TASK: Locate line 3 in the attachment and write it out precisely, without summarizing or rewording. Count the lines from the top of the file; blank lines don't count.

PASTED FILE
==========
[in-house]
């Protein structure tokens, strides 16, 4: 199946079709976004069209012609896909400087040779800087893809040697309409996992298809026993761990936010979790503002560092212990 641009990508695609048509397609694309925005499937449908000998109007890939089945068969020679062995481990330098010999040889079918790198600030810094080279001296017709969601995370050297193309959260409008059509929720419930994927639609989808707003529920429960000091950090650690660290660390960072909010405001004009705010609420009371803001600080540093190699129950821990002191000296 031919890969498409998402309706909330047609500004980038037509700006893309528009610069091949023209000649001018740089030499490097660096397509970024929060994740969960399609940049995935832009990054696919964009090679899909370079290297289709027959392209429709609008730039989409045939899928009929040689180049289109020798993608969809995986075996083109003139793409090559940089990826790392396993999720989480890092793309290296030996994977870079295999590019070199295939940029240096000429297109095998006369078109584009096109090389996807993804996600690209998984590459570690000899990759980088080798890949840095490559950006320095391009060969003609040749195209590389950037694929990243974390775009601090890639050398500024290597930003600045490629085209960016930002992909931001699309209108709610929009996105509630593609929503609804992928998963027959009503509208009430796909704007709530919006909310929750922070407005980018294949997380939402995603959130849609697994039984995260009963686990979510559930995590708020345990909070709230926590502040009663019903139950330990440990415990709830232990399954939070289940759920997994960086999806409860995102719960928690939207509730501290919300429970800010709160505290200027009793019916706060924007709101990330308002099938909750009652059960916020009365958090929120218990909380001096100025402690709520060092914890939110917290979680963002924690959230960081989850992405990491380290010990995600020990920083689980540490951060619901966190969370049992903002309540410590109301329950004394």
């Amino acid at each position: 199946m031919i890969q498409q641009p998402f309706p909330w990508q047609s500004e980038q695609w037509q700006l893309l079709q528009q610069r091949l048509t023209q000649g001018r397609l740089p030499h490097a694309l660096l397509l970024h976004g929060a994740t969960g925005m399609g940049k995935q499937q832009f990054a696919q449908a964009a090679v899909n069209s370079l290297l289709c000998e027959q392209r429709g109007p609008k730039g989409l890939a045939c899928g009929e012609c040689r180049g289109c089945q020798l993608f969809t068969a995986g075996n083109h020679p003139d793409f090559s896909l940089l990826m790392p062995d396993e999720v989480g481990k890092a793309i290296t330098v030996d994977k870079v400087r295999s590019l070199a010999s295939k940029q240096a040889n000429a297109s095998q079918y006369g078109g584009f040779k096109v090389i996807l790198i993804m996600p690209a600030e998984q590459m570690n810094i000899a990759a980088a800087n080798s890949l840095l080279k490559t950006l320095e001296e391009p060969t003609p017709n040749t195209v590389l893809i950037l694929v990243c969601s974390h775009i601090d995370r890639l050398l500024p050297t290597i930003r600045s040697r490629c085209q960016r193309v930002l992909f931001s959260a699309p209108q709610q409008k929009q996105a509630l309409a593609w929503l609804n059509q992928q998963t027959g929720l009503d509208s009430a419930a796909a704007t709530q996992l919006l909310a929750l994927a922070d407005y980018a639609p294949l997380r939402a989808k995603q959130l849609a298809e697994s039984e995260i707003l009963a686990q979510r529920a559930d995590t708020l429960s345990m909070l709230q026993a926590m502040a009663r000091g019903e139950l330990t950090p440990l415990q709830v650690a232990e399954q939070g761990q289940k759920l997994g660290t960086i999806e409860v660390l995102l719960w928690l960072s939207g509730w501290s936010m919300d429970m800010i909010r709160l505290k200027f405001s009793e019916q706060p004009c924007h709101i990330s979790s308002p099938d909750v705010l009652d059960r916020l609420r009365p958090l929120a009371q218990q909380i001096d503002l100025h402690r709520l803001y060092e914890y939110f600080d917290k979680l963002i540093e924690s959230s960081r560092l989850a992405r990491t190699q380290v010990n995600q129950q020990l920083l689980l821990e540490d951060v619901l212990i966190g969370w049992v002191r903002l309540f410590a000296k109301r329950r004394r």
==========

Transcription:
């Amino acid at each position: 199946m031919i890969q498409q641009p998402f309706p909330w990508q047609s500004e980038q695609w037509q700006l893309l079709q528009q610069r091949l048509t023209q000649g001018r397609l740089p030499h490097a694309l660096l397509l970024h976004g929060a994740t969960g925005m399609g940049k995935q499937q832009f990054a696919q449908a964009a090679v899909n069209s370079l290297l289709c000998e027959q392209r429709g109007p609008k730039g989409l890939a045939c899928g009929e012609c040689r180049g289109c089945q020798l993608f969809t068969a995986g075996n083109h020679p003139d793409f090559s896909l940089l990826m790392p062995d396993e999720v989480g481990k890092a793309i290296t330098v030996d994977k870079v400087r295999s590019l070199a010999s295939k940029q240096a040889n000429a297109s095998q079918y006369g078109g584009f040779k096109v090389i996807l790198i993804m996600p690209a600030e998984q590459m570690n810094i000899a990759a980088a800087n080798s890949l840095l080279k490559t950006l320095e001296e391009p060969t003609p017709n040749t195209v590389l893809i950037l694929v990243c969601s974390h775009i601090d995370r890639l050398l500024p050297t290597i930003r600045s040697r490629c085209q960016r193309v930002l992909f931001s959260a699309p209108q709610q409008k929009q996105a509630l309409a593609w929503l609804n059509q992928q998963t027959g929720l009503d509208s009430a419930a796909a704007t709530q996992l919006l909310a929750l994927a922070d407005y980018a639609p294949l997380r939402a989808k995603q959130l849609a298809e697994s039984e995260i707003l009963a686990q979510r529920a559930d995590t708020l429960s345990m909070l709230q026993a926590m502040a009663r000091g019903e139950l330990t950090p440990l415990q709830v650690a232990e399954q939070g761990q289940k759920l997994g660290t960086i999806e409860v660390l995102l719960w928690l960072s939207g509730w501290s936010m919300d429970m800010i909010r709160l505290k200027f405001s009793e019916q706060p004009c924007h709101i990330s979790s308002p099938d909750v705010l009652d059960r916020l609420r009365p958090l929120a009371q218990q909380i001096d503002l100025h402690r709520l803001y060092e914890y939110f600080d917290k979680l963002i540093e924690s959230s960081r560092l989850a992405r990491t190699q380290v010990n995600q129950q020990l920083l689980l821990e540490d951060v619901l212990i966190g969370w049992v002191r903002l309540f410590a000296k109301r329950r004394r």